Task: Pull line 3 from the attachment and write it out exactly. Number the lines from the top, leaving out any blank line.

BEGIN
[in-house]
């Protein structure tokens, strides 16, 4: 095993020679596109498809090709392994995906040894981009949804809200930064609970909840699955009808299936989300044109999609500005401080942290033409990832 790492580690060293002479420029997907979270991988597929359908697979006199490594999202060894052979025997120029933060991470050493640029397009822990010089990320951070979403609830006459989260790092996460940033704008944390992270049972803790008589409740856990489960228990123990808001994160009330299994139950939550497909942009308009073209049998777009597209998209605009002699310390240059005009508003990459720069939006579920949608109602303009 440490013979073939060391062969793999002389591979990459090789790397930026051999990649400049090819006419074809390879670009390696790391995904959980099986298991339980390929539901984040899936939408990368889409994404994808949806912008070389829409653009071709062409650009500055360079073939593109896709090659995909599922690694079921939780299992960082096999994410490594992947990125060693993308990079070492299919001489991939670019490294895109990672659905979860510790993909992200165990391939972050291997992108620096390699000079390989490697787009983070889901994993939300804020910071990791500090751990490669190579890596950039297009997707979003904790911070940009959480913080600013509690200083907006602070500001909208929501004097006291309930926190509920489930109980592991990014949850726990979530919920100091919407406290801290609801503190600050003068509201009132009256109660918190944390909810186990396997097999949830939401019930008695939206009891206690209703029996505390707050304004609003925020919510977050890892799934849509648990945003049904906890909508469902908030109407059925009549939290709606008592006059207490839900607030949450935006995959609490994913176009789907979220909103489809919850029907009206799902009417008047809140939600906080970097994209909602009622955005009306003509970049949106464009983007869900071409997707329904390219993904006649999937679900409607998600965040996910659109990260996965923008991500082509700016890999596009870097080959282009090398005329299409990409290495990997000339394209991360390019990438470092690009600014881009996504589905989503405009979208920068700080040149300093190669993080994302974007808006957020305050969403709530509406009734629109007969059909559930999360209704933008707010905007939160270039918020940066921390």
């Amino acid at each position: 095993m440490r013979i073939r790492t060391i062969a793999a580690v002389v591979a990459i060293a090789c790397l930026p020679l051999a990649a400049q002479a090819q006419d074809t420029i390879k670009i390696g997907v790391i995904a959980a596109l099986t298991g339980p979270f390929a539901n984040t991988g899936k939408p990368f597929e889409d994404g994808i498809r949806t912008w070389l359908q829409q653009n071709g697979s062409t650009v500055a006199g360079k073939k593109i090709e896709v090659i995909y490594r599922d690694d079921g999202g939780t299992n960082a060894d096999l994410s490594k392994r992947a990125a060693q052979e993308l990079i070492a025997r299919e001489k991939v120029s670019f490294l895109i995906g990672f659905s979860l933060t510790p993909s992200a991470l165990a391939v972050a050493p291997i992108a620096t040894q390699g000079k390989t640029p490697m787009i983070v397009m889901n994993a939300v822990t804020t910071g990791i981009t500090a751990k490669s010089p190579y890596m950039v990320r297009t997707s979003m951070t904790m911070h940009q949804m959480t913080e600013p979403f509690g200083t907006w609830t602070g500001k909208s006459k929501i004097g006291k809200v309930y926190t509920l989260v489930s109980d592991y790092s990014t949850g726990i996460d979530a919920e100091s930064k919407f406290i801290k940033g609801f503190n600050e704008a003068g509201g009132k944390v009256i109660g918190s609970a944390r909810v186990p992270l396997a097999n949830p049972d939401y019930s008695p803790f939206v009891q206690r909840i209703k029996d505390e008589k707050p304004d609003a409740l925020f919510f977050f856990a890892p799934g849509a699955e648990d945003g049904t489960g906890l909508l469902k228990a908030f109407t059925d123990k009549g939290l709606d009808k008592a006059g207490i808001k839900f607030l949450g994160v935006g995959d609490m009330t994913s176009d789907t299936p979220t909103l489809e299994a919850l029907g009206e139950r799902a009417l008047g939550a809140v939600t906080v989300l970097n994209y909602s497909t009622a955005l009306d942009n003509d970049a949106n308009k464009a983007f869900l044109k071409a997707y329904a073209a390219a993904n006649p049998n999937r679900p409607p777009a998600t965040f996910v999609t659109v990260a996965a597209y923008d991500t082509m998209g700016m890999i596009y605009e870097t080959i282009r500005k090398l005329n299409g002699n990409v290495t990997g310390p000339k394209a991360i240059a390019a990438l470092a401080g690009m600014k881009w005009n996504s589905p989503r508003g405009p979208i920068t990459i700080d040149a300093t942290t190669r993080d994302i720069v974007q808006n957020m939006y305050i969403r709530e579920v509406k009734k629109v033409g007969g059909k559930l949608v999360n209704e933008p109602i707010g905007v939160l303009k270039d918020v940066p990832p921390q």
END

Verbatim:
């Amino acid at each position: 095993m440490r013979i073939r790492t060391i062969a793999a580690v002389v591979a990459i060293a090789c790397l930026p020679l051999a990649a400049q002479a090819q006419d074809t420029i390879k670009i390696g997907v790391i995904a959980a596109l099986t298991g339980p979270f390929a539901n984040t991988g899936k939408p990368f597929e889409d994404g994808i498809r949806t912008w070389l359908q829409q653009n071709g697979s062409t650009v500055a006199g360079k073939k593109i090709e896709v090659i995909y490594r599922d690694d079921g999202g939780t299992n960082a060894d096999l994410s490594k392994r992947a990125a060693q052979e993308l990079i070492a025997r299919e001489k991939v120029s670019f490294l895109i995906g990672f659905s979860l933060t510790p993909s992200a991470l165990a391939v972050a050493p291997i992108a620096t040894q390699g000079k390989t640029p490697m787009i983070v397009m889901n994993a939300v822990t804020t910071g990791i981009t500090a751990k490669s010089p190579y890596m950039v990320r297009t997707s979003m951070t904790m911070h940009q949804m959480t913080e600013p979403f509690g200083t907006w609830t602070g500001k909208s006459k929501i004097g006291k809200v309930y926190t509920l989260v489930s109980d592991y790092s990014t949850g726990i996460d979530a919920e100091s930064k919407f406290i801290k940033g609801f503190n600050e704008a003068g509201g009132k944390v009256i109660g918190s609970a944390r909810v186990p992270l396997a097999n949830p049972d939401y019930s008695p803790f939206v009891q206690r909840i209703k029996d505390e008589k707050p304004d609003a409740l925020f919510f977050f856990a890892p799934g849509a699955e648990d945003g049904t489960g906890l909508l469902k228990a908030f109407t059925d123990k009549g939290l709606d009808k008592a006059g207490i808001k839900f607030l949450g994160v935006g995959d609490m009330t994913s176009d789907t299936p979220t909103l489809e299994a919850l029907g009206e139950r799902a009417l008047g939550a809140v939600t906080v989300l970097n994209y909602s497909t009622a955005l009306d942009n003509d970049a949106n308009k464009a983007f869900l044109k071409a997707y329904a073209a390219a993904n006649p049998n999937r679900p409607p777009a998600t965040f996910v999609t659109v990260a996965a597209y923008d991500t082509m998209g700016m890999i596009y605009e870097t080959i282009r500005k090398l005329n299409g002699n990409v290495t990997g310390p000339k394209a991360i240059a390019a990438l470092a401080g690009m600014k881009w005009n996504s589905p989503r508003g405009p979208i920068t990459i700080d040149a300093t942290t190669r993080d994302i720069v974007q808006n957020m939006y305050i969403r709530e579920v509406k009734k629109v033409g007969g059909k559930l949608v999360n209704e933008p109602i707010g905007v939160l303009k270039d918020v940066p990832p921390q």